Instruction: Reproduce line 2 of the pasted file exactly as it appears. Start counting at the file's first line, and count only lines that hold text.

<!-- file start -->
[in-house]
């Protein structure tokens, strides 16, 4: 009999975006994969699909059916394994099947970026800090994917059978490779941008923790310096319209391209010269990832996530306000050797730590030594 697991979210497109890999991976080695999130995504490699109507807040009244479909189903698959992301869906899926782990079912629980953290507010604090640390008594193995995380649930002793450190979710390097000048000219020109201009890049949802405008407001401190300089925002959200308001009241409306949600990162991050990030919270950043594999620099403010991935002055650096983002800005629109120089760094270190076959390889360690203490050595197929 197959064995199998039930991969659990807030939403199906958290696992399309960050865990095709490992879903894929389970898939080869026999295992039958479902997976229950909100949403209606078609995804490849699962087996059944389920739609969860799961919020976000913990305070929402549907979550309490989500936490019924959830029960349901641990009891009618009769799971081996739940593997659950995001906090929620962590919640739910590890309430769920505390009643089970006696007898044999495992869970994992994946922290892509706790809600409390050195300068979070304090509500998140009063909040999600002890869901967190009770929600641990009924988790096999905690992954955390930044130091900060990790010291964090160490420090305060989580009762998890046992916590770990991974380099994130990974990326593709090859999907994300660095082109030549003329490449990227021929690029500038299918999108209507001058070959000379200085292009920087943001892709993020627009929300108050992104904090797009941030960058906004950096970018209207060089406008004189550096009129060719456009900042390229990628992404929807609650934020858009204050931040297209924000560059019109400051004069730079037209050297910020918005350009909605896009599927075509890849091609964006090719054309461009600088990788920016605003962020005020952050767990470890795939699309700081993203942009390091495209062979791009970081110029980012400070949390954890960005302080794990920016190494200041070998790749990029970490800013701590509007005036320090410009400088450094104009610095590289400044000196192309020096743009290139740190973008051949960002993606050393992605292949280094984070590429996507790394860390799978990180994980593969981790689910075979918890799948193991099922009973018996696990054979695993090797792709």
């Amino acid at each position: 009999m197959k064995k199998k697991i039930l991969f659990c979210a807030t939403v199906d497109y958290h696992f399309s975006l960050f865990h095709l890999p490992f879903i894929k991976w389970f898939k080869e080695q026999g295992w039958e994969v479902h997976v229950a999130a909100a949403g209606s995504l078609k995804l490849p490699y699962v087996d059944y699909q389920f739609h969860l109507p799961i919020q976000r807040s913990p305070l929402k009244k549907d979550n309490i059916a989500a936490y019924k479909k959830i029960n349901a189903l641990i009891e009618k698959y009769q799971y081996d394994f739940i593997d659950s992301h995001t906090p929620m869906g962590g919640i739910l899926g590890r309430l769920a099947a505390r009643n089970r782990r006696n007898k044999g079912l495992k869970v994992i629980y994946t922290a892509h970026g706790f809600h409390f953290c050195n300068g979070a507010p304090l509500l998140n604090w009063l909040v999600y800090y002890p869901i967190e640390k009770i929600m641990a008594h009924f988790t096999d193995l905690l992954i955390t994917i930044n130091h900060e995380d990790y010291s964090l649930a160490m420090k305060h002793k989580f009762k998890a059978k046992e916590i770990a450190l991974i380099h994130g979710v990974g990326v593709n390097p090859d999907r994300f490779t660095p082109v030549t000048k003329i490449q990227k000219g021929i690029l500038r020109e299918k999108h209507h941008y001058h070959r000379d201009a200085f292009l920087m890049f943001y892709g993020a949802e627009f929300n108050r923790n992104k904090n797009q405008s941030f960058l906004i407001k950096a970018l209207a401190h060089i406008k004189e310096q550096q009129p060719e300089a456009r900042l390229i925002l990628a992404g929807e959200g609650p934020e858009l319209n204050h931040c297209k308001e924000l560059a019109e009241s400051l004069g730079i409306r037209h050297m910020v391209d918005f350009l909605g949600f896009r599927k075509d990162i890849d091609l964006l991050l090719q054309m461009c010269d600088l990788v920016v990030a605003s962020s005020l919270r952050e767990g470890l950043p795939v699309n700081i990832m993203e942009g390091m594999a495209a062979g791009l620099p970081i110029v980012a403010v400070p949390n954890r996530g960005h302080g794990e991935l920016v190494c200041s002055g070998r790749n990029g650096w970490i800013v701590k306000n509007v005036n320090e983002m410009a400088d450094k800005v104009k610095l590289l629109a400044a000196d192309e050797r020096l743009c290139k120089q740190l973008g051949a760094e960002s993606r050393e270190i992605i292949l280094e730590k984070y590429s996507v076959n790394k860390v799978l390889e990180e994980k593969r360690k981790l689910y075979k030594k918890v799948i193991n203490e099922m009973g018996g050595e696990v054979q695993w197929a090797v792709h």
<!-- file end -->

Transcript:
């Protein structure tokens, strides 16, 4: 009999975006994969699909059916394994099947970026800090994917059978490779941008923790310096319209391209010269990832996530306000050797730590030594 697991979210497109890999991976080695999130995504490699109507807040009244479909189903698959992301869906899926782990079912629980953290507010604090640390008594193995995380649930002793450190979710390097000048000219020109201009890049949802405008407001401190300089925002959200308001009241409306949600990162991050990030919270950043594999620099403010991935002055650096983002800005629109120089760094270190076959390889360690203490050595197929 197959064995199998039930991969659990807030939403199906958290696992399309960050865990095709490992879903894929389970898939080869026999295992039958479902997976229950909100949403209606078609995804490849699962087996059944389920739609969860799961919020976000913990305070929402549907979550309490989500936490019924959830029960349901641990009891009618009769799971081996739940593997659950995001906090929620962590919640739910590890309430769920505390009643089970006696007898044999495992869970994992994946922290892509706790809600409390050195300068979070304090509500998140009063909040999600002890869901967190009770929600641990009924988790096999905690992954955390930044130091900060990790010291964090160490420090305060989580009762998890046992916590770990991974380099994130990974990326593709090859999907994300660095082109030549003329490449990227021929690029500038299918999108209507001058070959000379200085292009920087943001892709993020627009929300108050992104904090797009941030960058906004950096970018209207060089406008004189550096009129060719456009900042390229990628992404929807609650934020858009204050931040297209924000560059019109400051004069730079037209050297910020918005350009909605896009599927075509890849091609964006090719054309461009600088990788920016605003962020005020952050767990470890795939699309700081993203942009390091495209062979791009970081110029980012400070949390954890960005302080794990920016190494200041070998790749990029970490800013701590509007005036320090410009400088450094104009610095590289400044000196192309020096743009290139740190973008051949960002993606050393992605292949280094984070590429996507790394860390799978990180994980593969981790689910075979918890799948193991099922009973018996696990054979695993090797792709």